Firstly, I would like to take this opportunity to express my deep gratitude to BARS for offering me a Stephen Copley Research Award in support of my research trip to China for the project on Thomas Manning. I used the funding to carry out my research in the National Historical Archive, Peking University and Fudan University. Through these experiences, I gained more information about Manning’s record in China, which has been forgotten for centuries.
At the library in Peking University, I found the very first publication on Thomas Manning in China – the Chinese translation of Clements R. Markham’s Narratives of the Mission of George Bogle to Tibet and of the Journey of Thomas Manning to Lhasa, which was published in 2002. The book was entitled with a poetic line before its direct translation from the original title: “Knocking on the door of the snowy plateau” (Original texts: 叩響雪域高原的門扉). For many years, in mainland China, Manning’s name only exists in Chinese Tibetology among Chinese academic research. For example, there is one article entitled “Notes on Thomas Manning’s Journey to Lhasa according to Chinese sources” written by the influential Tibetologist professor Liu Shengqi in English in 2014. This is the only publication from mainland China about Manning, except that translation of Markham’s Narratives.
(the sculpture of Laozi in Peking University)
My research in the National Historical Archive was fruitful, as there exist a series of documents about Manning, which were sent by Yang Chun and Qing Hui, (the Ambans, who were given order by the Emperor as local officials in Tibetan area) to the Emperor Jiaqing, dated through the period from 1811 to 1812, the time when Manning was in Tibet. This is the only place in the mainland China, as found so far, containing the first-hand materials about Thomas Manning. We can see that, as for Chinese people, it is more striking to know that Manning was the first European to visit Lhasa since the Capuchins, and to know that unlike his predecessors, George Bogle and Samuel Turner, Manning followed a proper procedure to apply for an official permission to visit Lhasa as a foreigner from Calcutta. Although, they shared the same ultimate goal: reaching Beijing through the pathway from Tibet, and Manning must have been inspired by their previous plan after experiencing all the obstacles on entering interior area of China, when he was in Canton. However, his ultimate goal was luckily kept unknown to Tibetan officials, as they thought that Manning was one of the missionaries. Particularly, in one document in the Nationalities Category of the Historical Archive in Beijing, dated on the 14th day of the 12th month of the 16th year of Jiaqing (same as January 27, 1812), it is recorded that Manning attempted to secretly preach Christianity in the guise of a Buddhist pilgrim. (Original texts: “夷人馬吝… 假借朝佛之名，希圖暗中傳教.” And ‘馬吝’ is the Chinese name for Manning given by those Tibetan officials.)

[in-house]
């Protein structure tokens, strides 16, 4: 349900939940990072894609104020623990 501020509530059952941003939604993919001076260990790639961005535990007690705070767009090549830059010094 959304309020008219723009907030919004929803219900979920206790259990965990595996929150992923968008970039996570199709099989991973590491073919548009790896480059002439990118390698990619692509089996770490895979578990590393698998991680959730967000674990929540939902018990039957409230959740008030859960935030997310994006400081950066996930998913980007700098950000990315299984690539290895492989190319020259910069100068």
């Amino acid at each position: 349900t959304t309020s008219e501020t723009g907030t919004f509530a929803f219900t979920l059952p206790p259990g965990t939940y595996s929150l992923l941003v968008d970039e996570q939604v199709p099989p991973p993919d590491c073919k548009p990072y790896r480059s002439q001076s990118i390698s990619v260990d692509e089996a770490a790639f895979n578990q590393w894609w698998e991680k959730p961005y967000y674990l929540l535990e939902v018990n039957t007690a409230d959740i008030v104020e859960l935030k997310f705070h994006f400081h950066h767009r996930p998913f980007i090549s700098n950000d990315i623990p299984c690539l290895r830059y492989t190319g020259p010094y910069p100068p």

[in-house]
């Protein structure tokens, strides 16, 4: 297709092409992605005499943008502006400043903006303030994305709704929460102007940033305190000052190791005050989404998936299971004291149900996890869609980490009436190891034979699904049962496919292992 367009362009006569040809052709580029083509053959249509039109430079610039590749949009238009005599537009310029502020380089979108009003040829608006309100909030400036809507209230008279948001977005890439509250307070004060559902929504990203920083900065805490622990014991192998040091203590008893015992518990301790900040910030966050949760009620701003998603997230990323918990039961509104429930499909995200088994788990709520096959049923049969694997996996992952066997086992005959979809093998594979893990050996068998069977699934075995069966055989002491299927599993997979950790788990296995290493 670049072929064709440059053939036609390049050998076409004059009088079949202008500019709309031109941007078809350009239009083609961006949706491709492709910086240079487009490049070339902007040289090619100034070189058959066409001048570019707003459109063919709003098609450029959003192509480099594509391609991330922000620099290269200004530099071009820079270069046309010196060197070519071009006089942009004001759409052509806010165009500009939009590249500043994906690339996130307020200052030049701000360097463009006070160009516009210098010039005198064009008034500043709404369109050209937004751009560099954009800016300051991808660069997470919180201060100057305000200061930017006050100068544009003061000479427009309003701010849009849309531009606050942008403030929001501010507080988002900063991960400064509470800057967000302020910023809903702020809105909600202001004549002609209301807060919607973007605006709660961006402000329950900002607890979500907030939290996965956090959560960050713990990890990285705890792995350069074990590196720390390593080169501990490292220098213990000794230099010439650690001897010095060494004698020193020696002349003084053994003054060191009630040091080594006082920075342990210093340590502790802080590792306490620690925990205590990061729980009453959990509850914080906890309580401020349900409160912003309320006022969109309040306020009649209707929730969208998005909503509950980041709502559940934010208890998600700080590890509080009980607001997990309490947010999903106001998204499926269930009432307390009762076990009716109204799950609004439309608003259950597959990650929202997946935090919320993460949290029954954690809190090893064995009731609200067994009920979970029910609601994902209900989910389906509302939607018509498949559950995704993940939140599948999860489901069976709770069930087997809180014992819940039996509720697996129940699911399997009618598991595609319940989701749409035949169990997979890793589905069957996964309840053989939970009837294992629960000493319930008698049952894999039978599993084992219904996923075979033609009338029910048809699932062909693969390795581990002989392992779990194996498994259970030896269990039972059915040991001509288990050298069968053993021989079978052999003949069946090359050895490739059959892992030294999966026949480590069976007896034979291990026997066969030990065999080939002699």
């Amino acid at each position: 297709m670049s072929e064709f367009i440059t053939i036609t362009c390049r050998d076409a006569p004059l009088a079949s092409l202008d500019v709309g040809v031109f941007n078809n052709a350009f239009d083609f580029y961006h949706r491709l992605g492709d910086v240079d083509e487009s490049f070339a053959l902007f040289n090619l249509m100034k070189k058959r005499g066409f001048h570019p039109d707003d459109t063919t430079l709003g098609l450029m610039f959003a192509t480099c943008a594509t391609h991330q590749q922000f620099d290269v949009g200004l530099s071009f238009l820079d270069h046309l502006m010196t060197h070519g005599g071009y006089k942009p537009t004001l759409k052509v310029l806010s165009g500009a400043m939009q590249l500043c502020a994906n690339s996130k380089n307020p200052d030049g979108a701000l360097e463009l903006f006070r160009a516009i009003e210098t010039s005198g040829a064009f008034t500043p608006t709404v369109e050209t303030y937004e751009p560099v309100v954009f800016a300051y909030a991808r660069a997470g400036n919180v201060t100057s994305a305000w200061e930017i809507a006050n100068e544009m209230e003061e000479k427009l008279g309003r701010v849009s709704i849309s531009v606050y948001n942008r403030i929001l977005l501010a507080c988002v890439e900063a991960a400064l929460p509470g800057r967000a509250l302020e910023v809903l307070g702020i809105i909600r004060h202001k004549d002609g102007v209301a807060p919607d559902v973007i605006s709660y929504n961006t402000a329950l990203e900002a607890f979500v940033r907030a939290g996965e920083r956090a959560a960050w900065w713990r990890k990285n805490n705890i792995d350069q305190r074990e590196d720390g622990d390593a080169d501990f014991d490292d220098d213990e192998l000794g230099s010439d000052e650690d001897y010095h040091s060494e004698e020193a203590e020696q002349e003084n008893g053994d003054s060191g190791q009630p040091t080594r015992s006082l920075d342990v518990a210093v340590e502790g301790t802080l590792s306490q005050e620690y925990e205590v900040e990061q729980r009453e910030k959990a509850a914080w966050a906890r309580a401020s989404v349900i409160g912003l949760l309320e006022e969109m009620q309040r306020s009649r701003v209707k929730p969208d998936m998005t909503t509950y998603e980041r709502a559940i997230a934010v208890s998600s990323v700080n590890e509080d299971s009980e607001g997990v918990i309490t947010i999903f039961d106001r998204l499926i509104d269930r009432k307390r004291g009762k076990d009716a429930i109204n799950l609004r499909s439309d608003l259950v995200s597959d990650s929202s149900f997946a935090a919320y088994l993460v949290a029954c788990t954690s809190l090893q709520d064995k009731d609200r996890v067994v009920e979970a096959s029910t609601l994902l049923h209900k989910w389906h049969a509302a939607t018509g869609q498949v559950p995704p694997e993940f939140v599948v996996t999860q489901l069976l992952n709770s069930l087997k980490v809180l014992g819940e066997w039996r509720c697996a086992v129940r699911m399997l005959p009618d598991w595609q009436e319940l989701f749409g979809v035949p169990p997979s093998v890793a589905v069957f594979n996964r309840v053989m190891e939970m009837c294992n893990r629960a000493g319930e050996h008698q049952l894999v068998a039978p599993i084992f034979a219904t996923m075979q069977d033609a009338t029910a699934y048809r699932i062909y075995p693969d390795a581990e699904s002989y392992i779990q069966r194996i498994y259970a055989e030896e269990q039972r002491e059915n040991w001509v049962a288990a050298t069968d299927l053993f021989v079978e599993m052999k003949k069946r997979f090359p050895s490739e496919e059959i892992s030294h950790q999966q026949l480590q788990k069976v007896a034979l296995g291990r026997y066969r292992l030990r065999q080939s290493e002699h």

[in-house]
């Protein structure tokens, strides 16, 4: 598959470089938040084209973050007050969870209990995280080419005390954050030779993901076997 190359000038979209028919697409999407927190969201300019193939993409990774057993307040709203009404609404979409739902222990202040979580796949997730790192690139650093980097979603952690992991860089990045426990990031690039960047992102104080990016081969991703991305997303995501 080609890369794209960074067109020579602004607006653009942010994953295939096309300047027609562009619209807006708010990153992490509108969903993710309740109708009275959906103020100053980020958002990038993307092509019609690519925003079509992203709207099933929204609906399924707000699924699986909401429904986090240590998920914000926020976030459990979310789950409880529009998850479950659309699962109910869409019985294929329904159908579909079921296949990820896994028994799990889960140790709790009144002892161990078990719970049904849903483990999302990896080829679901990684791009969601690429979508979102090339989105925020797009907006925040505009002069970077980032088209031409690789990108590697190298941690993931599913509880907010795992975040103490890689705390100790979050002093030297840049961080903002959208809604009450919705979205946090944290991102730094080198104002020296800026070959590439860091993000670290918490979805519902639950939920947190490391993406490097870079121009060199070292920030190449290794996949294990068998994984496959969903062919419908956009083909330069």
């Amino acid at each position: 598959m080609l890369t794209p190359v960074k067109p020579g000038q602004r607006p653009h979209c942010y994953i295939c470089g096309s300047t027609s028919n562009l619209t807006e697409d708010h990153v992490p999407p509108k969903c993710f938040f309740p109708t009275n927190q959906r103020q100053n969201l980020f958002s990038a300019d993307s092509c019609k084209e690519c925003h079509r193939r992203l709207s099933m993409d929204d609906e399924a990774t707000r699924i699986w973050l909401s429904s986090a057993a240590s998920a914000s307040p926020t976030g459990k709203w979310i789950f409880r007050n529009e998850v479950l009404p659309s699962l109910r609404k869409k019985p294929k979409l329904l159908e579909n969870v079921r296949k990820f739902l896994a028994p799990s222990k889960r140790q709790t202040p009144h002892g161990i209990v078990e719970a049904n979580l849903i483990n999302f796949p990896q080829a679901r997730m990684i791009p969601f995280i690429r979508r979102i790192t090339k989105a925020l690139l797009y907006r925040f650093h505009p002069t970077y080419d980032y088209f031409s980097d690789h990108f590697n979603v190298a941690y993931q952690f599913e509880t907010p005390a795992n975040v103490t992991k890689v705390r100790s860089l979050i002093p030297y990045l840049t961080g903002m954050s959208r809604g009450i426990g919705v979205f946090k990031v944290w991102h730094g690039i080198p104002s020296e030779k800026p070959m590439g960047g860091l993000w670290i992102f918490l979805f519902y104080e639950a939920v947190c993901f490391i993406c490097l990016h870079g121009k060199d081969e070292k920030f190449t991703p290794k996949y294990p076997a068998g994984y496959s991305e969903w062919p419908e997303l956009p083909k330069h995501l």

After my visit in Peking University, I visited Fudan University in Shanghai, where I had a wonderful discussion with Professor Chen Zhenghong, one of the leading experts in Chinese Special Collections and Rare Books. He mentioned that several books in Manning’s Chinese book collection are rare books indeed. For example, one Daoist work Zhuangzi (ca. 3rd BC, the second Daoist canonical masterpiece after Dao De Jing), one Confucianist work Xing Li Da Quan (ca.1415) and some secular novels in Ming and Qing Dynasty. In the meantime, he gave me much practical advice on the development of archival research skills.
Once more, I’d like to express my deepest gratitude to BARS for offering me a Stephen Copley Research Award. With its support, I gained better understanding of Thomas Manning’s life in China with more helpful first-hand materials about Chinese officials’ attitudes towards him at that time as well as his stay in Tibet. I was inspired so much by those archival materials which I found during my research trip in the National Archives, Peking University and Fudan University. From these experiences, I obtained new ideas of my project, and helpful suggestions from local experts on those specific questions.
Serena Qihui Pei
Serena Qihui Pei is a PhD candidate at University College London. Her research interests focus on British Romanticism and its connections to China and Chinese traditions, such as culture, literature, and philosophy. Her current project explores the life of Thomas Manning in China as well as his Chinese book collections, to investigate Manning’s understanding of old Chinese philosophies; particularly, Daoism and Confucianism.